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Pennsylvania Statutory Protections for Unpaid Contractors, Subcontractors Suppliers and Designers


Construction Group Newsletter

January 3, 2011

When general contractors, subcontractors, material suppliers and certain design professionals seek payment for goods or services rendered in connection with construction projects, Pennsylvania statutes provide helpful protections including the potential imposition of prejudgment liens, substantial penalties and interest on amounts wrongfully withheld, and attorneys’ fees. This article provides a brief overview of three statutes, specifically the Pennsylvania Mechanics Lien Law of 1963, 49 P.S. § 1101 et seq., the Contractor and Subcontractor Payment Act (“CASPA”), 73 P.S. § 501 et. seq., and the Prompt Payment Act (“PPA”), 62 Pa. C.S.A. §§ 3931-3939, that such parties can potentially utilize to obtain redress for non-payment.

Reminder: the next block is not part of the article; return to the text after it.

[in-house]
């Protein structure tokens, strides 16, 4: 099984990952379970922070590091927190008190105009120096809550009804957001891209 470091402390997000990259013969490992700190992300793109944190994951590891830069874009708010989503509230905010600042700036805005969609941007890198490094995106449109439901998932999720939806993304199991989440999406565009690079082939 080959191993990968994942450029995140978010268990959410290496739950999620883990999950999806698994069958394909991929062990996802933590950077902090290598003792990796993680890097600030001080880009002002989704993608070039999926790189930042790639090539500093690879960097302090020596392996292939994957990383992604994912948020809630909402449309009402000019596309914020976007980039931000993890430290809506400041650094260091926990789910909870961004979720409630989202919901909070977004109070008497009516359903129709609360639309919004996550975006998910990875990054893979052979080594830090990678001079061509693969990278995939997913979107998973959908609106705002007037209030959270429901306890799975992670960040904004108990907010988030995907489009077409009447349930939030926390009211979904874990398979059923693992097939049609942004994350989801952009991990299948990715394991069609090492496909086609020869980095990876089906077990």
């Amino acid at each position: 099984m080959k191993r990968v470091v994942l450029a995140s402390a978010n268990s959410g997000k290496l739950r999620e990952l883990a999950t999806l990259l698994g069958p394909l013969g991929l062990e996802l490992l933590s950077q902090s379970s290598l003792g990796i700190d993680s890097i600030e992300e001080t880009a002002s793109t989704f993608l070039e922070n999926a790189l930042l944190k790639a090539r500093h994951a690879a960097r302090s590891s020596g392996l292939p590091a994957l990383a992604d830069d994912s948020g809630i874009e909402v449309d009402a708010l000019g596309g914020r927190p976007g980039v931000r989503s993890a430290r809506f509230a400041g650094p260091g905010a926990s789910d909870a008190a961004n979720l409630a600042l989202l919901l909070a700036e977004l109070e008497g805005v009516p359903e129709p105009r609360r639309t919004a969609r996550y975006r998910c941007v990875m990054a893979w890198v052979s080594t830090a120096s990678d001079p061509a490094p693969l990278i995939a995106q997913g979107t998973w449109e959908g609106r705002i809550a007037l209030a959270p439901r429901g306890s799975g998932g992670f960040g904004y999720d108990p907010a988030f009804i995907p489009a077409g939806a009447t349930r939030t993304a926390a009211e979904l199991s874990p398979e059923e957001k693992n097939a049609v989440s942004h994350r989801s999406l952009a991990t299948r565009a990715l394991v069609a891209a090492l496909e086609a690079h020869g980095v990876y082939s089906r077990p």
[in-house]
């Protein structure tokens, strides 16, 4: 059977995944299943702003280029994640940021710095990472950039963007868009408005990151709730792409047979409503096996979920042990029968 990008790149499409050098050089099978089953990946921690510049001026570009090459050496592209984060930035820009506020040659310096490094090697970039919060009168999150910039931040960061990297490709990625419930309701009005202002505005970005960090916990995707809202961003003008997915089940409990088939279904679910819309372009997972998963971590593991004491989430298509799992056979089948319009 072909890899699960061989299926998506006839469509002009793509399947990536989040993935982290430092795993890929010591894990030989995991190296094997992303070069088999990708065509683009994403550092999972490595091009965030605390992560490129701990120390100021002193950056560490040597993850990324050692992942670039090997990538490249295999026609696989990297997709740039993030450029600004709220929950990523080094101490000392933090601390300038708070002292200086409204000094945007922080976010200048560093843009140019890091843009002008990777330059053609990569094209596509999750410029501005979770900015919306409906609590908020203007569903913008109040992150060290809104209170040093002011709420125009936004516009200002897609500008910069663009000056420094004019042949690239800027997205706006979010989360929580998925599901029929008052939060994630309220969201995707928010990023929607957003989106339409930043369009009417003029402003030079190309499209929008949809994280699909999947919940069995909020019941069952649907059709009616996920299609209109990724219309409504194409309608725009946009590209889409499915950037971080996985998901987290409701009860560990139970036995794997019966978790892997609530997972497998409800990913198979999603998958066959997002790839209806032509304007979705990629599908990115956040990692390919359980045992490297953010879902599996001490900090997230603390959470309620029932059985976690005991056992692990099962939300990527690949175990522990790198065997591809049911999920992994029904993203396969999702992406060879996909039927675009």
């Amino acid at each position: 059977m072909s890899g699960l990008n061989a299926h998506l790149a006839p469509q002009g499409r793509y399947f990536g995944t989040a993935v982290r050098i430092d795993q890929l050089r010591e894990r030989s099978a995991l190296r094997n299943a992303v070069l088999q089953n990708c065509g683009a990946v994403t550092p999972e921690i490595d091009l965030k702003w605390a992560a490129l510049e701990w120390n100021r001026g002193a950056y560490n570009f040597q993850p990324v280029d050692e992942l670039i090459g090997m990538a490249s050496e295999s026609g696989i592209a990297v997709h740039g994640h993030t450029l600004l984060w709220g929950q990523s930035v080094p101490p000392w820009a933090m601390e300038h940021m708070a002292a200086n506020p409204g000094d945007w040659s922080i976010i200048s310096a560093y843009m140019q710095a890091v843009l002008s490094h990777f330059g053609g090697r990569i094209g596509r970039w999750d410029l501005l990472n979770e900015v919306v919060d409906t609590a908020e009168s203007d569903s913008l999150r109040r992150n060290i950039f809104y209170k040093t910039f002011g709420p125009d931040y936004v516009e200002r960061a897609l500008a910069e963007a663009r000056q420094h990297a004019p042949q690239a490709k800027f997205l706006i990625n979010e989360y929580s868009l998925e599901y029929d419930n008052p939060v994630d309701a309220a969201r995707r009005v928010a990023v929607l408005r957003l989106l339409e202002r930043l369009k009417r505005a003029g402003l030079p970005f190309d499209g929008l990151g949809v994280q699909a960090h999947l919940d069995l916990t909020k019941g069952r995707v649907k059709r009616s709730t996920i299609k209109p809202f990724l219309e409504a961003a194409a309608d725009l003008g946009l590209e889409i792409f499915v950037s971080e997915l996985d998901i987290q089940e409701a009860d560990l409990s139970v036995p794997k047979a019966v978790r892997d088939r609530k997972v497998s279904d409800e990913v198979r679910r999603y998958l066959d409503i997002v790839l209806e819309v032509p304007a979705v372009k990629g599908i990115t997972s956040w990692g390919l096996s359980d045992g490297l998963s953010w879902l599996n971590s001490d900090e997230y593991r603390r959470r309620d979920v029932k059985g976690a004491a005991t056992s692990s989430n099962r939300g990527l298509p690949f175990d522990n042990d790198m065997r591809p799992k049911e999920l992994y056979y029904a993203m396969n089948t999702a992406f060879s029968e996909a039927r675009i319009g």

Mechanics’ Lien Law of 1963, 49 P.S. § 1101 et. seq.

The Pennsylvania Mechanics’ Lien Law of 1963, 49 P.S. §§ 1101-1902, as amended, provides meaningful mechanics’ lien rights to secure payment of debts due for labor or materials furnished in the erection, construction, alternation, or repair of an improvement to real property. 49 P.S. § 1301. Mechanics’ liens are not allowed, however, for labor or materials furnished for a “purely public purpose.” 49 P.S. § 1303(b). For public works projects, contractors and subcontractors must look to enforce their rights under the common law or under statutory (public works) bonds.

Pursuant to amendments which became effective January 1, 2007, pre-payment (forward looking) lien waivers are unlawful and void as against public policy for non-residential projects with one exception. 49 P.S. § 1401. Such lien waivers are effective in non-residential projects only by subcontractors for projects where the contractor has posted a labor and material payment bond guaranteeing payment. Id. § 1401(b). For residential projects (properties on which there is or will be a residential building not more than three stories in height), per 2009 amendments to the Mechanics’ Lien Law), lien waivers remain valid and enforceable. 49 P.S. § 1401(a).